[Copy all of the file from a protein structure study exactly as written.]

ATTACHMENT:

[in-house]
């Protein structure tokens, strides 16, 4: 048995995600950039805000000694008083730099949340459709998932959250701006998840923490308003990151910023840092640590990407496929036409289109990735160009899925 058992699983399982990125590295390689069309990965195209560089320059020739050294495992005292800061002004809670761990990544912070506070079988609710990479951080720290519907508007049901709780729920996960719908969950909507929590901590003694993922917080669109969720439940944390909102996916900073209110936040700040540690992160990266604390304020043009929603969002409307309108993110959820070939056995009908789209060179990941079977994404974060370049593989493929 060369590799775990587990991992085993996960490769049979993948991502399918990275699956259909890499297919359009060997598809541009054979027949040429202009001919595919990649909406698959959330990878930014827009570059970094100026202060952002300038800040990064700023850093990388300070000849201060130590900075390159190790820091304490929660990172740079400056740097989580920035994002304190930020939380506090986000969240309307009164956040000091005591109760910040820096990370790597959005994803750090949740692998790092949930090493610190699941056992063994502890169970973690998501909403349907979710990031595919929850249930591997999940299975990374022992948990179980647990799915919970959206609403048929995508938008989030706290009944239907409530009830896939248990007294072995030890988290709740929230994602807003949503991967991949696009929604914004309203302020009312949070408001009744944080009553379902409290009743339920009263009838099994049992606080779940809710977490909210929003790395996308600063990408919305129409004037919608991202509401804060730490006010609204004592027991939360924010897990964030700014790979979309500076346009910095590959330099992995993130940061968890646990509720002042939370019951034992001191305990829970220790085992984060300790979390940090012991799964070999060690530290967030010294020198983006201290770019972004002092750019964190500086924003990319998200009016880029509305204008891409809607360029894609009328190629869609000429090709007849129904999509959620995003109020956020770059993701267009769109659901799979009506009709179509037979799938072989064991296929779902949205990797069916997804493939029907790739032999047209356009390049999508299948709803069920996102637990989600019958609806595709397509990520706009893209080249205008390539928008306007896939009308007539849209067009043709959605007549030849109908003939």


[in-house]
């Protein structure tokens, strides 16, 4: 048995995600950039805000000694008083730099949340459709998932959250701006998840923490308003990151910023840092640590990407496929036409289109990735160009899925 058992699983399982990125590295390689069309990965195209560089320059020739050294495992005292800061002004809670761990990544912070506070079988609710990479951080720290519907508007049901709780729920996960719908969950909507929590901590003694993922917080669109969720439940944390909102996916900073209110936040700040540690992160990266604390304020043009929603969002409307309108993110959820070939056995009908789209060179990941079977994404974060370049593989493929 060369590799775990587990991992085993996960490769049979993948991502399918990275699956259909890499297919359009060997598809541009054979027949040429202009001919595919990649909406698959959330990878930014827009570059970094100026202060952002300038800040990064700023850093990388300070000849201060130590900075390159190790820091304490929660990172740079400056740097989580920035994002304190930020939380506090986000969240309307009164956040000091005591109760910040820096990370790597959005994803750090949740692998790092949930090493610190699941056992063994502890169970973690998501909403349907979710990031595919929850249930591997999940299975990374022992948990179980647990799915919970959206609403048929995508938008989030706290009944239907409530009830896939248990007294072995030890988290709740929230994602807003949503991967991949696009929604914004309203302020009312949070408001009744944080009553379902409290009743339920009263009838099994049992606080779940809710977490909210929003790395996308600063990408919305129409004037919608991202509401804060730490006010609204004592027991939360924010897990964030700014790979979309500076346009910095590959330099992995993130940061968890646990509720002042939370019951034992001191305990829970220790085992984060300790979390940090012991799964070999060690530290967030010294020198983006201290770019972004002092750019964190500086924003990319998200009016880029509305204008891409809607360029894609009328190629869609000429090709007849129904999509959620995003109020956020770059993701267009769109659901799979009506009709179509037979799938072989064991296929779902949205990797069916997804493939029907790739032999047209356009390049999508299948709803069920996102637990989600019958609806595709397509990520706009893209080249205008390539928008306007896939009308007539849209067009043709959605007549030849109908003939």